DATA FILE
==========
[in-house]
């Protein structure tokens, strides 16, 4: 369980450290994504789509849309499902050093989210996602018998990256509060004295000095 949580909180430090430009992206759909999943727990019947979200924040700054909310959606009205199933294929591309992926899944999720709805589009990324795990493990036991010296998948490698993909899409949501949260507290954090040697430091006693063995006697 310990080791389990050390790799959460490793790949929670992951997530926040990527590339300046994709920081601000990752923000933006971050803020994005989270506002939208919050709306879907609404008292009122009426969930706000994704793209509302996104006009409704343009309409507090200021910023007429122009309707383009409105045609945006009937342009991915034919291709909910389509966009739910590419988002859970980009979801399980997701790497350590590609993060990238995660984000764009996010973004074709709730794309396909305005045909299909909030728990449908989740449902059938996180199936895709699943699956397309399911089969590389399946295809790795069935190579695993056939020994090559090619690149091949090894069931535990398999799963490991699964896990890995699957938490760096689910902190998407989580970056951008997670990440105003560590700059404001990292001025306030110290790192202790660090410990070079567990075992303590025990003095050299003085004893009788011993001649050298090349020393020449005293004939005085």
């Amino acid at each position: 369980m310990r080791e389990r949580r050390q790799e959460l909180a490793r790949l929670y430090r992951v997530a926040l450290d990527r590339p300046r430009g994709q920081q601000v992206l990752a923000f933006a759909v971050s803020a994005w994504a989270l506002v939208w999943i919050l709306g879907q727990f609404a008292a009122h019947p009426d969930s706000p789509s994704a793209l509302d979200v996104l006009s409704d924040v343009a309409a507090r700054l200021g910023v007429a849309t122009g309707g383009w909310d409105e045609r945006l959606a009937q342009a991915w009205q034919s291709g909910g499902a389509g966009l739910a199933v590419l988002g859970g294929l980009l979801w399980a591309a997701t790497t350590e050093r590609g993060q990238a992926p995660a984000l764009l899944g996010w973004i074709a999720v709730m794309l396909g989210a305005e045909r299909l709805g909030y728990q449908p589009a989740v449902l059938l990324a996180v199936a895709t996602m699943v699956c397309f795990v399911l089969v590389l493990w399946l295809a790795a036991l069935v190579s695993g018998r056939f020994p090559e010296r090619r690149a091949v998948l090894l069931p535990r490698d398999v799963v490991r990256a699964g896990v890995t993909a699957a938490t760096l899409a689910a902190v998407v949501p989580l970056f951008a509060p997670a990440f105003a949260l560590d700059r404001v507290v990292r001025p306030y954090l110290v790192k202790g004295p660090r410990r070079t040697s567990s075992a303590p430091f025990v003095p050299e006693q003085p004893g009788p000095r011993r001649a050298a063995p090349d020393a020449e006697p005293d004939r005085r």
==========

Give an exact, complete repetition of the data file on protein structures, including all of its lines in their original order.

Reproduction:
[in-house]
């Protein structure tokens, strides 16, 4: 369980450290994504789509849309499902050093989210996602018998990256509060004295000095 949580909180430090430009992206759909999943727990019947979200924040700054909310959606009205199933294929591309992926899944999720709805589009990324795990493990036991010296998948490698993909899409949501949260507290954090040697430091006693063995006697 310990080791389990050390790799959460490793790949929670992951997530926040990527590339300046994709920081601000990752923000933006971050803020994005989270506002939208919050709306879907609404008292009122009426969930706000994704793209509302996104006009409704343009309409507090200021910023007429122009309707383009409105045609945006009937342009991915034919291709909910389509966009739910590419988002859970980009979801399980997701790497350590590609993060990238995660984000764009996010973004074709709730794309396909305005045909299909909030728990449908989740449902059938996180199936895709699943699956397309399911089969590389399946295809790795069935190579695993056939020994090559090619690149091949090894069931535990398999799963490991699964896990890995699957938490760096689910902190998407989580970056951008997670990440105003560590700059404001990292001025306030110290790192202790660090410990070079567990075992303590025990003095050299003085004893009788011993001649050298090349020393020449005293004939005085």
């Amino acid at each position: 369980m310990r080791e389990r949580r050390q790799e959460l909180a490793r790949l929670y430090r992951v997530a926040l450290d990527r590339p300046r430009g994709q920081q601000v992206l990752a923000f933006a759909v971050s803020a994005w994504a989270l506002v939208w999943i919050l709306g879907q727990f609404a008292a009122h019947p009426d969930s706000p789509s994704a793209l509302d979200v996104l006009s409704d924040v343009a309409a507090r700054l200021g910023v007429a849309t122009g309707g383009w909310d409105e045609r945006l959606a009937q342009a991915w009205q034919s291709g909910g499902a389509g966009l739910a199933v590419l988002g859970g294929l980009l979801w399980a591309a997701t790497t350590e050093r590609g993060q990238a992926p995660a984000l764009l899944g996010w973004i074709a999720v709730m794309l396909g989210a305005e045909r299909l709805g909030y728990q449908p589009a989740v449902l059938l990324a996180v199936a895709t996602m699943v699956c397309f795990v399911l089969v590389l493990w399946l295809a790795a036991l069935v190579s695993g018998r056939f020994p090559e010296r090619r690149a091949v998948l090894l069931p535990r490698d398999v799963v490991r990256a699964g896990v890995t993909a699957a938490t760096l899409a689910a902190v998407v949501p989580l970056f951008a509060p997670a990440f105003a949260l560590d700059r404001v507290v990292r001025p306030y954090l110290v790192k202790g004295p660090r410990r070079t040697s567990s075992a303590p430091f025990v003095p050299e006693q003085p004893g009788p000095r011993r001649a050298a063995p090349d020393a020449e006697p005293d004939r005085r």